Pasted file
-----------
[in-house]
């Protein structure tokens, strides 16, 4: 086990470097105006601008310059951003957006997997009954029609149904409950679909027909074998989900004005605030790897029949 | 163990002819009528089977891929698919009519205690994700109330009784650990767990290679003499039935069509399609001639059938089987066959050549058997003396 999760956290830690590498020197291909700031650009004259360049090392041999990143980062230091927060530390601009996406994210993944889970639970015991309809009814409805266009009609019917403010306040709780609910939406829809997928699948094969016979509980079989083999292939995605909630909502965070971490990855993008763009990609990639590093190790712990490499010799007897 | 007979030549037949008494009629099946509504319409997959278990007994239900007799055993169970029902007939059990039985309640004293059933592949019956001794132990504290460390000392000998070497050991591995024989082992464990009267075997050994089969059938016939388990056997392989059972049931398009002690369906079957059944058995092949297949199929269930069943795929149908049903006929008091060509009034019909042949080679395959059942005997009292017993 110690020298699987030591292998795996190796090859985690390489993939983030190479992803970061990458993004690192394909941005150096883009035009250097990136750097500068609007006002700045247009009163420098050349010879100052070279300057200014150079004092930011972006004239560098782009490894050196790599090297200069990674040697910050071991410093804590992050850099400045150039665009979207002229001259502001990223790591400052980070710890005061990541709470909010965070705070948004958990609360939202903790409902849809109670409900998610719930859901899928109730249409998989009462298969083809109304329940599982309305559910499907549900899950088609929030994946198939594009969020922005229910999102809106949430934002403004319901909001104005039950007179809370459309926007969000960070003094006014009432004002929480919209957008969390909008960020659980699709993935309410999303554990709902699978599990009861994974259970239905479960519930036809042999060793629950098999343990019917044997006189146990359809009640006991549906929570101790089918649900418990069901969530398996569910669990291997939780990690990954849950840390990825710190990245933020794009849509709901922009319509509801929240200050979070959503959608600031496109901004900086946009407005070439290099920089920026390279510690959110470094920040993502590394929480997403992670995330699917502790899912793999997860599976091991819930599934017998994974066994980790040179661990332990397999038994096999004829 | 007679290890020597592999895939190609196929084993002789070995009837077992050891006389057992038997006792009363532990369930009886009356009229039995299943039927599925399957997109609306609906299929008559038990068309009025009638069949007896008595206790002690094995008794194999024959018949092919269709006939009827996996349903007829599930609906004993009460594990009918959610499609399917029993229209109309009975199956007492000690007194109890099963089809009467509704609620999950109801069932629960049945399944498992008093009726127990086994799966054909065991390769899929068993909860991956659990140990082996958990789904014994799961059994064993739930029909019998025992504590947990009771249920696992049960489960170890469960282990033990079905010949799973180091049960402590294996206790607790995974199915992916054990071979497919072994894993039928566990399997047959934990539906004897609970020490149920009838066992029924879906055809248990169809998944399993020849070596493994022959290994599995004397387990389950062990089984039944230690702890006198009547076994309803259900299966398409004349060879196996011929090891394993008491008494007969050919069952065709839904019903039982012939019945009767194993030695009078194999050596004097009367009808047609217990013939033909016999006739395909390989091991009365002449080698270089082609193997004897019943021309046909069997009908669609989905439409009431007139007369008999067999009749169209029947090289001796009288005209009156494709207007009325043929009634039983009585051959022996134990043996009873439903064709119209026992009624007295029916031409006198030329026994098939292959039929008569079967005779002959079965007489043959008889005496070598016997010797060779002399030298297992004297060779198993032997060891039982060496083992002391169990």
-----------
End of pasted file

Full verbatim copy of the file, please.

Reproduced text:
[in-house]
């Protein structure tokens, strides 16, 4: 086990470097105006601008310059951003957006997997009954029609149904409950679909027909074998989900004005605030790897029949 | 163990002819009528089977891929698919009519205690994700109330009784650990767990290679003499039935069509399609001639059938089987066959050549058997003396 999760956290830690590498020197291909700031650009004259360049090392041999990143980062230091927060530390601009996406994210993944889970639970015991309809009814409805266009009609019917403010306040709780609910939406829809997928699948094969016979509980079989083999292939995605909630909502965070971490990855993008763009990609990639590093190790712990490499010799007897 | 007979030549037949008494009629099946509504319409997959278990007994239900007799055993169970029902007939059990039985309640004293059933592949019956001794132990504290460390000392000998070497050991591995024989082992464990009267075997050994089969059938016939388990056997392989059972049931398009002690369906079957059944058995092949297949199929269930069943795929149908049903006929008091060509009034019909042949080679395959059942005997009292017993 110690020298699987030591292998795996190796090859985690390489993939983030190479992803970061990458993004690192394909941005150096883009035009250097990136750097500068609007006002700045247009009163420098050349010879100052070279300057200014150079004092930011972006004239560098782009490894050196790599090297200069990674040697910050071991410093804590992050850099400045150039665009979207002229001259502001990223790591400052980070710890005061990541709470909010965070705070948004958990609360939202903790409902849809109670409900998610719930859901899928109730249409998989009462298969083809109304329940599982309305559910499907549900899950088609929030994946198939594009969020922005229910999102809106949430934002403004319901909001104005039950007179809370459309926007969000960070003094006014009432004002929480919209957008969390909008960020659980699709993935309410999303554990709902699978599990009861994974259970239905479960519930036809042999060793629950098999343990019917044997006189146990359809009640006991549906929570101790089918649900418990069901969530398996569910669990291997939780990690990954849950840390990825710190990245933020794009849509709901922009319509509801929240200050979070959503959608600031496109901004900086946009407005070439290099920089920026390279510690959110470094920040993502590394929480997403992670995330699917502790899912793999997860599976091991819930599934017998994974066994980790040179661990332990397999038994096999004829 | 007679290890020597592999895939190609196929084993002789070995009837077992050891006389057992038997006792009363532990369930009886009356009229039995299943039927599925399957997109609306609906299929008559038990068309009025009638069949007896008595206790002690094995008794194999024959018949092919269709006939009827996996349903007829599930609906004993009460594990009918959610499609399917029993229209109309009975199956007492000690007194109890099963089809009467509704609620999950109801069932629960049945399944498992008093009726127990086994799966054909065991390769899929068993909860991956659990140990082996958990789904014994799961059994064993739930029909019998025992504590947990009771249920696992049960489960170890469960282990033990079905010949799973180091049960402590294996206790607790995974199915992916054990071979497919072994894993039928566990399997047959934990539906004897609970020490149920009838066992029924879906055809248990169809998944399993020849070596493994022959290994599995004397387990389950062990089984039944230690702890006198009547076994309803259900299966398409004349060879196996011929090891394993008491008494007969050919069952065709839904019903039982012939019945009767194993030695009078194999050596004097009367009808047609217990013939033909016999006739395909390989091991009365002449080698270089082609193997004897019943021309046909069997009908669609989905439409009431007139007369008999067999009749169209029947090289001796009288005209009156494709207007009325043929009634039983009585051959022996134990043996009873439903064709119209026992009624007295029916031409006198030329026994098939292959039929008569079967005779002959079965007489043959008889005496070598016997010797060779002399030298297992004297060779198993032997060891039982060496083992002391169990």